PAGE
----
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February 25, 2019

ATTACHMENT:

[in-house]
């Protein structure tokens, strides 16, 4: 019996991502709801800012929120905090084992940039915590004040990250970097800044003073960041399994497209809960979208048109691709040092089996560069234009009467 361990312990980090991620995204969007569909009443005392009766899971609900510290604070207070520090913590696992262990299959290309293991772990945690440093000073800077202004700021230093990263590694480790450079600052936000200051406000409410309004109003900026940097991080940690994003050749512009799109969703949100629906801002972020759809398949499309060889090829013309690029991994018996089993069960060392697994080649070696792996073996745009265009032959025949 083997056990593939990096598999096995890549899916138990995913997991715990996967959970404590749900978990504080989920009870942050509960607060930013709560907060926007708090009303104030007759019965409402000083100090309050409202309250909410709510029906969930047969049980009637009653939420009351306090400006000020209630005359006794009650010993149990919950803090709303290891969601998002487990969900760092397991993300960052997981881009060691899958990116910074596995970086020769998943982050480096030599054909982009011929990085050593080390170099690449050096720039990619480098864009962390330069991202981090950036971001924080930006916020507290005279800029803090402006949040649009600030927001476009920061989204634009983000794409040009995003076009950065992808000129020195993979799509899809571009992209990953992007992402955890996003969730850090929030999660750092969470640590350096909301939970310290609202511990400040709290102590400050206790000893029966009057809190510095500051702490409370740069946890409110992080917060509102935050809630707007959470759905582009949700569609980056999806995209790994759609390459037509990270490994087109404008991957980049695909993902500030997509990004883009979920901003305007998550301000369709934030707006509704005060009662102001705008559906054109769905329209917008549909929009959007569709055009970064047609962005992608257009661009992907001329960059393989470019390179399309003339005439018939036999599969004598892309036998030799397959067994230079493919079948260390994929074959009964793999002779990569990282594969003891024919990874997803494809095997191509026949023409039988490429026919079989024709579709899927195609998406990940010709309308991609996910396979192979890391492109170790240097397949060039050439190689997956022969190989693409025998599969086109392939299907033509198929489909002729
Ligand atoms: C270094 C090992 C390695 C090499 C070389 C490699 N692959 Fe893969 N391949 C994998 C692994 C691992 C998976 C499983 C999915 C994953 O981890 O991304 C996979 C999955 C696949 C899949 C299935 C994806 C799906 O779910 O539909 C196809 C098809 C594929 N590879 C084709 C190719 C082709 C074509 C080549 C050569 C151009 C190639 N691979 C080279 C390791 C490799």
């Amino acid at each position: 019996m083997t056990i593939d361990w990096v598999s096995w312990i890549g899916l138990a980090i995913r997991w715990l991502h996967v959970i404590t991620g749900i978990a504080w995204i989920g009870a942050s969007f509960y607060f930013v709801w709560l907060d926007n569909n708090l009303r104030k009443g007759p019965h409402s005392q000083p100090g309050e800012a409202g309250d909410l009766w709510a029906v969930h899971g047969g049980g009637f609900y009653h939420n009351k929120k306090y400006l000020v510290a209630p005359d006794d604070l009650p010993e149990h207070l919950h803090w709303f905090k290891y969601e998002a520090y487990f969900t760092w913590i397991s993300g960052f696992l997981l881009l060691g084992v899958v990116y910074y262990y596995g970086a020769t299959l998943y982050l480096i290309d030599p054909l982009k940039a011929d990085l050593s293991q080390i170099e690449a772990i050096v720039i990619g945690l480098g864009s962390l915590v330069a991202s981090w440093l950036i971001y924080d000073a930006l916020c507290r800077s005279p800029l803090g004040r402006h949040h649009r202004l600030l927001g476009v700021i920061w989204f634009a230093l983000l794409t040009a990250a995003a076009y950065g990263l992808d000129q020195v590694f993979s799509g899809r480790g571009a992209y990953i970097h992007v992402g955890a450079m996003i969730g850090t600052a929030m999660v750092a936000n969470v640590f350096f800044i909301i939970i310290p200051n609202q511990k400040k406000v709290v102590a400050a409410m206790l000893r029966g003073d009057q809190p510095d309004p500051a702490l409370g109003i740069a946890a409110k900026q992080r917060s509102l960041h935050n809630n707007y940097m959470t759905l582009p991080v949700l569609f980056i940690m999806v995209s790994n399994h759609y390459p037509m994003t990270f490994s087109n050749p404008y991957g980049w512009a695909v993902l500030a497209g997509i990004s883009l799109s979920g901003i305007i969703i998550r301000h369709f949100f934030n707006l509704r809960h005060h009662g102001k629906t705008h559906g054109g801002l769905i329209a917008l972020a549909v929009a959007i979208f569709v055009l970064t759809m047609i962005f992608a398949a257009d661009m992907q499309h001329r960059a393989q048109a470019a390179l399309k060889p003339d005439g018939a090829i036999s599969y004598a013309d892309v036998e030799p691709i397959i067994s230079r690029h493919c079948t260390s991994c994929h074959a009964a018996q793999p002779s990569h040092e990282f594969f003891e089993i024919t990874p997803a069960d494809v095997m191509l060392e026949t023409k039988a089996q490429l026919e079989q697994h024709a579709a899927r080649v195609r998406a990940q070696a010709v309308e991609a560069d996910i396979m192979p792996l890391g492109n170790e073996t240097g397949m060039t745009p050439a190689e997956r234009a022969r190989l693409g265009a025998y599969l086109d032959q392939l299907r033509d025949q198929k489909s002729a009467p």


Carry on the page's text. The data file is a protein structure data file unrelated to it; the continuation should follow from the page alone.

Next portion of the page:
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LAW TIMES COVERING ONTARIO'S LEGAL SCENE | FEBRUARY 25, 2019 15 www.lawtimesnews.com wellOnt 175, 2018 ONSC 193, Hélène C. Desormeau J. (Ont. S.C.J.). DIVISION OF FAMILY PROPERTY miscellaneous Absent agreement, judge not obliged to order payment to be made by way of set-off Husband brought application for equalization of net family property and sale of matrimo- nial home. Wife asked for equal- ization and exclusive possession of matrimonial home. Interim minutes of settlement provided that matrimonial home would be transferred to wife, and equalization of family property would be addressed later. Equity in home was $256,519 and hus- band's share was $128,260. Trial judge calculated equalization payment owed by husband to wife as $144,934. Judge ordered husband to pay wife equaliza- tion payment of $166,674, which included 15 per cent gross-up for income tax, by way of pen- sion rollover and ordered wife to pay husband $128,560 for his interest in matrimonial home. Wife appealed and alleged that judge ought to have set off value of husband's interest in matri- monial home against equaliza- tion payment owed, with bal- ance payable by pension roll- over. Appeal dismissed. Judge had jurisdiction to make order. Judge concluded that parties were not in agreement as to how equalization payment was to be made or how husband would be compensated for transferring his interest in home to wife. In absence of agreement between parties to that effect, judge was not obliged to order payment to be made by way of set-off against equalization payment owed to wife. Judge was aware of all cir- cumstances, including fact that order would require wife to sell home from which she operated home daycare, and took them into consideration when balanc- ing parties' interests. Result did not ref lect unreasonable exer- cise of discretion, and there was no basis to interfere. Lauzon v. Fortier (2018), 2018 CarswellOnt 22184, 2018 ONCA 1086, Paul Rouleau J.A., K. van Rensburg J.A., and L.B. Roberts J.A. (Ont. C.A.); af- firmed (2017), 2017 CarswellOnt 20450, 2017 ONSC 7503, Mark Shelston J. (Ont. S.C.J.). Insurance AUTOMOBILE INSURANCE catastrophic impairment Trial judge's views about mootness of exercise and role of jury system were irrelevant and wrong in law Plaintiff was passenger in vehicle when it was struck from behind. Defendants admitted liability and issue of damages proceeded to trial. Jury awarded plaintiff $3,000 for pain and suffering, and nothing for past or future income loss, future care expens- es or housekeeping expenses. Section 267.5(15) of Insurance Act provided that, in absence of motion before judge, trial judge "shall" determine wheth- er plaintiff is entitled to claim non-pecuniary damages arising from motor vehicle accident. Trial judge found that issue was moot, given $3,000 award and $30,000 deductible. Trial judge stated that to find that plaintiff met threshold, trial judge would necessarily be disagreeing with jury's findings, i.e., to hold for plaintiff, trial judge would have to hold that plaintiff suffered at least most of injuries he claimed and that contact between cars was cause of those injuries. Plaintiff contended that trial judge erred when he declined to determine threshold issue of impairment in accordance with s. 267.5(15). Plaintiff appealed. Appeal dismissed. Mandatory language of s. 267.5(15) requires judge to decide threshold issue. It was not open to trial judge to declare threshold issue moot and to refuse to decide it. Trial judge's views about mootness of exercise and role of jury sys- tem were irrelevant and wrong in law. Despite error, it was not established that substantial wrong or miscarriage of justice occurred. Directing new trial or substituting increased verdict was not warranted. Mandel v. Fakhim (2018), 2018 CarswellOnt 21604, 2018 ONSC 7580, Morawetz R.S.J., C. Horkins J., and Matheson J. (Ont. Div. Ct.); affirmed (2016), 2016 CarswellOnt 16345, 2016 ONSC 6538, F.L. Myers J. (Ont. S.C.J.). Municipal Law MUNICIPAL LIABILITY practice and procedure There was no bad faith or misrepresentation to bring employee within category of litigant with unclean hands Plaintiff employee was Chief Building Official ("CBO") for defendant Municipality. Em- ployee's employment was ter- minated, effective immediately, without notice and without any pay in lieu of notice. There was signed employment contract in place at time which did not expire until June 2016, which contract contained six-month notice clause in event of termi- nation. Plaintiff brought action for wrongful dismissal. Action allowed. No just cause for ter- mination of employment. Dam- ages were assessed in favour of employee as follows: $70,860.05 for breach of contract, plus $100,000.00 in aggravated dam- ages, plus $200,000.00 for pu- nitive damages, plus interest and, presumably, costs. Having found that there was a conf lict of interest, but no deceit or fraud or breach of employee's alleged "duty of fidelity" owed to the Mu- nicipality, and having concluded that Municipality was estopped from relying upon conf lict of interest to justify dismissal, and there being no other ground for termination advanced that is capable of amounting to just cause for dismissal, it was held that termination of employment was wrongful. There was no bad faith or misrepresentation or anything else on part of employ- ee that might bring him within the category of litigant with un- clean hands. Johnston v. The Corpora- tion of the Municipality of Arran-Elderslie (2018), 2018 CarswellOnt 21602, 2018 ONSC 7616, Conlan J. (Ont. S.C.J.). Real Property SALE OF LAND option contracts Seller relieved of obligation to tender when purchaser clearly communicated decision not to proceed Seller subdivided large parcel of industrial land and sold two lots to purchaser. Agreement of purchase and sale including op- tion clause that purchaser was to build specified industrial build- ing within 30 months of closing, failing which seller would have option to buy back land. Pur- chaser was granted one-year ex- tension and following that, was advised that seller was exercising option and applied for specific performance. Application judge held of notice was outside rea- sonable notice period contem- plated by agreement and did not comply with "time is of the es- sence" clause, that seller was not ready, willing and able to close, and his failure to tender was fa- tal to claim for specific perfor- mance. Seller appealed. Appeal allowed. Application judge erred in concluding that option had expired, and that error f lowed from his misapprehension of nature of "time is of the essence" clause. "Time is of the essence" clause did not serve to impose time limit but dictated conse- quences that f lowed from failure to comply. Application judge erred in finding that "time is of the essence" clause was engaged where no time was stipulated in contract for exercising option, and in finding that there was non-compliance with "time is of the essence" clause. Where no time was specified for exercise of option, reasonable time limit was implied. Considering context, option had not expired at time seller gave notice, and notice was provided within reasonable time. Seller was relieved of obligation to tender when purchaser clearly communicated its decision not to proceed with transaction. Ap- plication judge erred in finding that there was no evidence that seller had necessary funds to close, and seller demonstrated he was ready, willing and able to close. Land in question was suffi- ciently unique as there could not be substitute property in another location that would meet goals of seller's subdivision plan, and only specific performance was adequate remedy. Di Millo v. 2099232 Ontar- io Inc. (2018), 2018 CarswellOnt 21512, 2018 ONCA 1051, Paul Rouleau J.A., G. Pardu J.A., and M.L. Benotto J.A. (Ont. C.A.); re- versed (2018), 2018 CarswellOnt 1702, 2018 ONSC 816, Trimble J. (Ont. S.C.J.). Ontario Criminal Cases Criminal Law CHARTER OF RIGHTS AND FREEDOMS unreasonable search and seizure [s. 8] Trial judge erred in Charter analysis in not considering entire situation before constable Constable received dispatch about impaired driver and stopped accused's vehicle, notic- ing alcohol on accused's breath and his red eyes. Accused had difficulty finding his docu- ments and responded, "six near beers and two real beers" when asked if he had had anything to drink. Constable made demand that accused blow into approved roadside screening device (ASD) and ASD was administered 13 minutes after accused had been stopped. Accused was arrested for over 80 offence after register- ing fail. Trial judge concluded that constable had breached accused Canadian Charter of Rights and Freedoms rights un- der ss. 8 and 9 when he placed accused under arrest. Crown appealed acquittal. Appeal al- lowed. In determining whether objective component of requisite reasonable grounds had been satisfied, trial judge allowed himself to be diverted into iso- lating out and only considering effect of constable's admission that he had not considered possi- bility of residual mouth alcohol. Because officer did not turn his mind to possibility of residual mouth alcohol did not mean ob- jective component of reasonable grounds had not been met. There was no evidence before trial judge that constable doubted validity of ASD sample. Trial judge erred in his analysis of Charter issue in not considering entire situation before constable to determine whether objective component of reasonable grounds was satisfied. In obiter, trial judge's exclusion of accused's breathalyzer results under s. 24(2) resulting in his ac- quittal were discussed. R. v. Barr (2018), 2018 Car- swellOnt 6258, 2018 ONSC 2417, Lynn Ratushny J. (Ont. S.C.J.). JURY charGinG jury Omission of second and third branches of W.(D.) instruction constituted non-direction Motor vehicle driven by ac- cused overturned after accused failed to negotiate curve and left roadway, resulting in significant injuries to two passengers. Wit- ness overheard accused say "I don't know what happened, my car just lost control", and Crown adduced that statement as part of its case. While there was evi- dence accused was impaired, one of passengers testified that accused lost control after hit- ting gravel and accident recon- struction expert testified that prior damage to shock absorber could have caused accident. In charge to jury, judge stated that jury must find accused not guilty if they accepted accused made statement attributed to her by witness and accepted ac- cused's explanation that vehicle lost control and that loss of con- trol was caused entirely by me- chanical failure or if jury found loss of control was not entirely caused by mechanical failure, but evidence of mechanical fail- ure raised reasonable doubt or Crown failed to prove impair- ment was significant contribu- tory cause of loss of control. In recharge judge substituted re- quirement that jury find loss of control referred to in accused's statement "was not caused by her in any way" for his initial for- mulation "was caused entirely by mechanical failure". Accused was convicted of two counts each of impaired operation causing bodily harm, driving with exces- sive alcohol causing bodily harm and dangerous driving causing bodily harm. Accused appealed. Appeal allowed. Trial judge did not err in instruction on onus and reasonable doubt in initial charge to jury. In explaining how accused's statement could be interpreted as exculpatory, trial judge did not cause jury to give extra scrutiny to defence evidence, but rather emphasized interpretation of statement de- fence argued in address. Judge's instruction made it clear that even if accident were not entirely caused by mechanical failure ac- quittal was possible if evidence of mechanical failure raised rea- sonable doubt or if Crown failed to prove on basis of evidence they did accept that accused was guilty. Interpretation of exculpa- tory statement in recharge was more general, but was consistent with defence theory of case and based on evidence favourable to accused. However, as judge did not address second and third branches of W.(D.) in recharge, it would not have been clear to jury whether initial instruction on those branches was still ap- plicable. Omission of second and third branches of W.(D.) in- struction constituted non-direc- tion amounting to misdirection with respect to crucial aspect of defence and did not appropri- ately ref lect burden of proof on Crown with respect to pivotal element of causation. R. v. Bacci (2018), 2018 Car- swellOnt 20529, 2018 ONCA 928, Alexandra Hoy A.C.J.O., David Watt J.A., and Edward Then J. (ad hoc) (Ont. C.A.). CASE LAW